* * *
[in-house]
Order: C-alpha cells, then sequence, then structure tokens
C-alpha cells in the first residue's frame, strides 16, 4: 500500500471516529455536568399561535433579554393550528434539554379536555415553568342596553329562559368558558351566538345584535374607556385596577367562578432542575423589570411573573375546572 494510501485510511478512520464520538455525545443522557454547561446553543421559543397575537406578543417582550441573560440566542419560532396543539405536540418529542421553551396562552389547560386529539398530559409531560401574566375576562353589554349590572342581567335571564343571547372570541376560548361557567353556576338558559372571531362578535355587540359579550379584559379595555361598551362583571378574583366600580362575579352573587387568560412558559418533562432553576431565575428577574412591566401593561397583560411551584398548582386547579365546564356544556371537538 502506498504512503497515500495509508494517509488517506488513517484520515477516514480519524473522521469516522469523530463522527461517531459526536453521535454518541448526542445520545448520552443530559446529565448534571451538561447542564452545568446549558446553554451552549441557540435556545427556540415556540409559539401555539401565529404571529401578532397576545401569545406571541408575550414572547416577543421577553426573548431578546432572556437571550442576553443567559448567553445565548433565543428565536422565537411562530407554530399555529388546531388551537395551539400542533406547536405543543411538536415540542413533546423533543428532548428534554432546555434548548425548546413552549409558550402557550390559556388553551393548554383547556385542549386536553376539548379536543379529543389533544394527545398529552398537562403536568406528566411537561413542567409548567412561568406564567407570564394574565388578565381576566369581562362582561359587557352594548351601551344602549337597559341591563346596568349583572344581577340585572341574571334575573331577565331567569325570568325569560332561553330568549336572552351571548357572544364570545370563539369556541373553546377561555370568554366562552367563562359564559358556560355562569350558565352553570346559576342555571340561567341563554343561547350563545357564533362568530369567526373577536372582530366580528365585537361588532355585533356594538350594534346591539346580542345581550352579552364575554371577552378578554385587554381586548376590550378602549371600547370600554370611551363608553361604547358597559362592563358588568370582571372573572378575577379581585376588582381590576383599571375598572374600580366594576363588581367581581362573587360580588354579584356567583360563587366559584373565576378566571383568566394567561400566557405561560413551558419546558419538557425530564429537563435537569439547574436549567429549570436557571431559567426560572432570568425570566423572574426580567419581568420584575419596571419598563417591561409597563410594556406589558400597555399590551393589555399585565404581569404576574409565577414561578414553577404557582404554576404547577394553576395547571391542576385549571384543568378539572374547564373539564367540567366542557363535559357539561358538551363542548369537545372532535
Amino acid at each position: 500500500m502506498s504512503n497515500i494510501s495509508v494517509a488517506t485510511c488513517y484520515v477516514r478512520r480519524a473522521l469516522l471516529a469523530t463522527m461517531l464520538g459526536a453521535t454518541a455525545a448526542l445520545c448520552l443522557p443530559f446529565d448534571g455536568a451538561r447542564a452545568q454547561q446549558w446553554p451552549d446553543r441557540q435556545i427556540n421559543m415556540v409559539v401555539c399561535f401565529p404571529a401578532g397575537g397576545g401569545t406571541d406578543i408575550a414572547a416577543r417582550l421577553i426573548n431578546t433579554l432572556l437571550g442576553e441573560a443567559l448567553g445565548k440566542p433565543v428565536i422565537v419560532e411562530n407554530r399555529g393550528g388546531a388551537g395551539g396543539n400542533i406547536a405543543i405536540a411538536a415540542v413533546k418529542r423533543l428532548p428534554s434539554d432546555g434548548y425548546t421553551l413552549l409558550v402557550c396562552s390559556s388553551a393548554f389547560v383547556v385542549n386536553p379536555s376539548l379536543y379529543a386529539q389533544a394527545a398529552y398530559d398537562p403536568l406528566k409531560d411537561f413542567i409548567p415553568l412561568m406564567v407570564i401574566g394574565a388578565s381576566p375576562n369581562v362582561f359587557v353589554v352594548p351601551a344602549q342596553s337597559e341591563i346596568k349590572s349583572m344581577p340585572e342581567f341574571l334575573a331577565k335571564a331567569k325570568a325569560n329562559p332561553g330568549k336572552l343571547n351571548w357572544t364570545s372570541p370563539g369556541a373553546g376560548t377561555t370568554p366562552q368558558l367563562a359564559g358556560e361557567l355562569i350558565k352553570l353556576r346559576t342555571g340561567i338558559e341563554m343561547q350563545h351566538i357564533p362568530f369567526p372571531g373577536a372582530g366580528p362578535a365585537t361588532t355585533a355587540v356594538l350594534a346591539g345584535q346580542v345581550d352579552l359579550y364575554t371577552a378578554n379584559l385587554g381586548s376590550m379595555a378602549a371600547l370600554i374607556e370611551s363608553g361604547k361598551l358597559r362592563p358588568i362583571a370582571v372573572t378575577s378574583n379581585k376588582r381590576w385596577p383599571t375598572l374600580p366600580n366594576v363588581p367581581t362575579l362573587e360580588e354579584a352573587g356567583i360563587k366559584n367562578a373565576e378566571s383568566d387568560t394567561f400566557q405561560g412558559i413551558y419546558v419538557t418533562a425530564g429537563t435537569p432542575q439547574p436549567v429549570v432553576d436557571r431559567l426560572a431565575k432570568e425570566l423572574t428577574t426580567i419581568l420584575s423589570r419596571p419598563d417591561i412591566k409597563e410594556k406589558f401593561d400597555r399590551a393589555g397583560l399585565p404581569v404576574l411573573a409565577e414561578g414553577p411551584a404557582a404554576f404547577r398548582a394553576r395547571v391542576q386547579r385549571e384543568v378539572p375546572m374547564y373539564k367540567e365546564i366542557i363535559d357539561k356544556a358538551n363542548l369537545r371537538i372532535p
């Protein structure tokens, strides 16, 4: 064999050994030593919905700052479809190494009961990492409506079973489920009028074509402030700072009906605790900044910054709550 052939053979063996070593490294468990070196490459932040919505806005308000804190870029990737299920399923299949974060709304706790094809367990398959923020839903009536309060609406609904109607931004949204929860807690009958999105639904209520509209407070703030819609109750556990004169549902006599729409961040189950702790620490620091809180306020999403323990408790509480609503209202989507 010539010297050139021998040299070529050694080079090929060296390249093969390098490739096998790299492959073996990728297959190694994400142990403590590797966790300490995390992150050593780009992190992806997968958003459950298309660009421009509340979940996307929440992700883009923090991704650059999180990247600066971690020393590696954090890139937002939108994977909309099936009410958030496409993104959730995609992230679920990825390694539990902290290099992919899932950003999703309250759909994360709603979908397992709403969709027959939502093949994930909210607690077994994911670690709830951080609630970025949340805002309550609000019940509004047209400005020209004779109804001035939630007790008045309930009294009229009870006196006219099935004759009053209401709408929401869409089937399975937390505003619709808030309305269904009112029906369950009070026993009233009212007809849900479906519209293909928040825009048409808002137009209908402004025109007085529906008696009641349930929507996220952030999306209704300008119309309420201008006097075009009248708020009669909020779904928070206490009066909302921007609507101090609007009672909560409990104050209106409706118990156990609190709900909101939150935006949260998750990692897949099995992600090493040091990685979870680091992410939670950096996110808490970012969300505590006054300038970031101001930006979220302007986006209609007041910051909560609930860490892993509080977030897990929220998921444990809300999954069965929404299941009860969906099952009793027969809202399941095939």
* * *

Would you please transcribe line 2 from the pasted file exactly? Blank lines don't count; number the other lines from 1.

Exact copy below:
Order: C-alpha cells, then sequence, then structure tokens